Who else is going to pay if not the taxpayer? As for the ice cream van, that was hardly going to provide food for you all, was it? As for water hardly being an expensive resource... it still has a cost, as does the logistics of getting it in there.
So do the logistics of keeping that many officers on the beat. So do the problems caused by pissed off protestors who have just been made a good deal more pissed off by not having anything to eat or drink for several hours. We pay for water and food for those in prison. We have a responsibility to provide water, at the very least, to those whose liberty to get it themselves has been taken away. Get a frigging hose and a few plastic bottles in there if you need to. It's really not that difficult to keep a crowd from dehydration.
You were assembling with violent people. These violent people had to be stopped. The police could not differentiate easily between peaceful demonstrators and ones who might soon commit violent acts, therefore their only choice was to detain everyone. I'm sorry, but whatever your intentions, you were not part of a "peaceful assembly", you were part of a violent one. This was not your fault, but the measures taken by the police were entirely correct. It's not like they attacked you, or took you in and charged you with anything.
A tiny minority of the crowd was violent - somewhat less tiny after hours of being penned in, as one might expect, but even then still tiny compared to the numbers present. With such an overwhelming police presence, why were they unable to just arrest the known trouble makers without bringing several thousand other people into it?
What would you like it to do? If you and your people want to set up a political party, you can do it. Someone else would have done it by now. The truth is that it hasn't been done because there isn't enough support for it. They may as well set up an Objectivist party - there are just aren't enough people who agree with these "anti-capitalist" demonstrators.
Um... if you remember, the Labour Party was set up as an anti-capitalist party. The Left is still reeling from having its flagship political party taken over by tories. And if you ask people who are informed about the sort of thing we've been protesting about - the policies of the World Bank, the IMF, the WTO, the priority given to the car over every other form of transport, and so on - I think you will find that a large proportion actually do broadly agree with the protestors.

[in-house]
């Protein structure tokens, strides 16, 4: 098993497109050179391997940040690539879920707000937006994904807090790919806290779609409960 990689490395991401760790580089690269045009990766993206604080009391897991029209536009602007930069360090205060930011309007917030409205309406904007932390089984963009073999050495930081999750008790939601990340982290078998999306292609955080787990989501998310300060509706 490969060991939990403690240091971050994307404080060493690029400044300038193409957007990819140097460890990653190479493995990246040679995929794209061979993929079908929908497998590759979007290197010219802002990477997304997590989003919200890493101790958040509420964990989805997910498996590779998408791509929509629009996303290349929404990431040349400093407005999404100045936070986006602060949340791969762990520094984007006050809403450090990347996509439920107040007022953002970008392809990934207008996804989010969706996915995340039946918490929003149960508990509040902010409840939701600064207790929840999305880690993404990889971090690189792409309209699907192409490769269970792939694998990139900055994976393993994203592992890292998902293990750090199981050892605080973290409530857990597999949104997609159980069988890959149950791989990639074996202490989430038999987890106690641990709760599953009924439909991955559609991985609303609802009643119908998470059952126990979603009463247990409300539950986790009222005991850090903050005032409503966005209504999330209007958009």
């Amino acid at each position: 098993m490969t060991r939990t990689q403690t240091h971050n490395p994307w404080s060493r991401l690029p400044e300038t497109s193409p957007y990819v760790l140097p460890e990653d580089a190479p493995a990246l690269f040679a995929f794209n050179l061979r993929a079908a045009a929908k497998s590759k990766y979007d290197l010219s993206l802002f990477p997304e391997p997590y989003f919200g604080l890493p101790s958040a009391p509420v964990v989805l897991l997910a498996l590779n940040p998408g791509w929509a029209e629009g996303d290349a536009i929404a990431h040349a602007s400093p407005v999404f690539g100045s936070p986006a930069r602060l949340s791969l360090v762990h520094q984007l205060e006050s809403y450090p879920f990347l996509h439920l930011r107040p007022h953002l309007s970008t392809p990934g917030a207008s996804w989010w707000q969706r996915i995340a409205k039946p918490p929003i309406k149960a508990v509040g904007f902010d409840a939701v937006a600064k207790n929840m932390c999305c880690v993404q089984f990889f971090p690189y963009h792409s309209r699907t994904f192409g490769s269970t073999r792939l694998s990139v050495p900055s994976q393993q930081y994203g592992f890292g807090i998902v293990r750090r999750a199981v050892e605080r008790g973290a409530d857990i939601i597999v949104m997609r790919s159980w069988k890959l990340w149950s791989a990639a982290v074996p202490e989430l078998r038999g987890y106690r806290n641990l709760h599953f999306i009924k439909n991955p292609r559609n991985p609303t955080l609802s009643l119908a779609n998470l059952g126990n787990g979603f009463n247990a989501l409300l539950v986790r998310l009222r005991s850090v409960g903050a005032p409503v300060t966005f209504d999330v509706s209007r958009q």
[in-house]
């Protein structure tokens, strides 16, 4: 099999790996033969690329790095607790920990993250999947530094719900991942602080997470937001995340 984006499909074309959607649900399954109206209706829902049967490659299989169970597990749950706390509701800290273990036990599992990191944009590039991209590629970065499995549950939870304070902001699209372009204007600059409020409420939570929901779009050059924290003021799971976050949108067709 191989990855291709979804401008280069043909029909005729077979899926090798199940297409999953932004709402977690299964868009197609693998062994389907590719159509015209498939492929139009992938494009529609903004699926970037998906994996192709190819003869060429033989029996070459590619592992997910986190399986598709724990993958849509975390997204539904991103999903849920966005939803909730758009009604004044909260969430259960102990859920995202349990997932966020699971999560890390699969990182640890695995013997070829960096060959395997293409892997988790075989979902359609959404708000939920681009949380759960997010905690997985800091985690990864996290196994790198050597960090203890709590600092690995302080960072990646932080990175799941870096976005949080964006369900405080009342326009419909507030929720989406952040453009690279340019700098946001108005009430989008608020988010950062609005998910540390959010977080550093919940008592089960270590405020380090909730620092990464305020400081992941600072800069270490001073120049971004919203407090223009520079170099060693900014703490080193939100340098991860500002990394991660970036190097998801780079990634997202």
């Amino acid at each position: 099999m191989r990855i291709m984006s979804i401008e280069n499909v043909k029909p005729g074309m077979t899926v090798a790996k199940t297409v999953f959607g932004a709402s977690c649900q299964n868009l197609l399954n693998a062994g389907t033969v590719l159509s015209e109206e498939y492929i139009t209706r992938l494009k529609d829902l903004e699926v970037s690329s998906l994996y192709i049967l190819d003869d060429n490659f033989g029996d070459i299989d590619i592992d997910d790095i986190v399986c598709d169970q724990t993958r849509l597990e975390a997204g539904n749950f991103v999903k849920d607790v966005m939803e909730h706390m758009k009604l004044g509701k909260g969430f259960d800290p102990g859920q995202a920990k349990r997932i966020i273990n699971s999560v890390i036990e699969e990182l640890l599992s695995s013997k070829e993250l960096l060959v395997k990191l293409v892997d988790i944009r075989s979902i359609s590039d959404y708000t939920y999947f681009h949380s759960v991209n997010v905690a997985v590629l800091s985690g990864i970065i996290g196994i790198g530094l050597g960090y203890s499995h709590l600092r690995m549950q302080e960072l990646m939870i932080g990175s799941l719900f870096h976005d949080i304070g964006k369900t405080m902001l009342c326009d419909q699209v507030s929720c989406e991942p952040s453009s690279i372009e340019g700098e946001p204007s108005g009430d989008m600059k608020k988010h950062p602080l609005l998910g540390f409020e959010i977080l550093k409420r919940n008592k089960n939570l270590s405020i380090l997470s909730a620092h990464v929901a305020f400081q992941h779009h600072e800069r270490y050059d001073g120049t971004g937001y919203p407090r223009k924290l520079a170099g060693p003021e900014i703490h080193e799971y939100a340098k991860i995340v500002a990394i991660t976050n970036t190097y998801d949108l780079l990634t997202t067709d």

In any case, it is not really as if we have a shortage of truly anti-capitalist political parties - the Green Party, the Socialist Alliance, the Socialist Labour Party, the Socialist Workers Party, even the Scottish National Party all more or less agree with the aims of these demonstrations. That they don't meet with greater electoral success has as much to do with the failure of British 'democracy' to represent public opinion as it has to do with public opinion itself.

It's ironic that you expect the media - that symbol of capitalism - to raise awareness and support of your cause, when you could do it yourself. Start offering people alternatives and options and maybe you'll get somewhere.
Ironic? Like rain on your wedding day, you mean? What I expect - or rather, what I demand but don't expect to see at all - is even-handed coverage of demonstrations, with perhaps some mention of the many alternatives and options which are already being offered, if you actually look for them. And I want demonstrations to be reported on the grounds that they were attended by tens of thousands of people, even when they don't turn violent.
If these protests aren't working, stop moaning and do something else. A published good, factual summary of your aims and goals does a lot more than a bunch of people carry placards ever will.
As long as we're being slandered, I reserve the right to moan about it; in fact, I'd go so far as to say I have a duty to complain. I will continue to moan, too, when the voices of tens of thousands of protestors are simply ignored by the mainstream media for political reasons, as if they were too busy reporting on important stuff. There are plenty of good, published, factual summaries of the aims and goals of the anti-corporate-globalisation movement. I can point you towards some, if you like. But as long as the mainstream media grossly misrepresents the demonstrations themselves, I and others will continue to post our own accounts by way of counterpoint, and I would ask you kindly not to complain when we do so, and when we defend ourselves against misrepresentation and oppressive, manifestly counterproductive policing.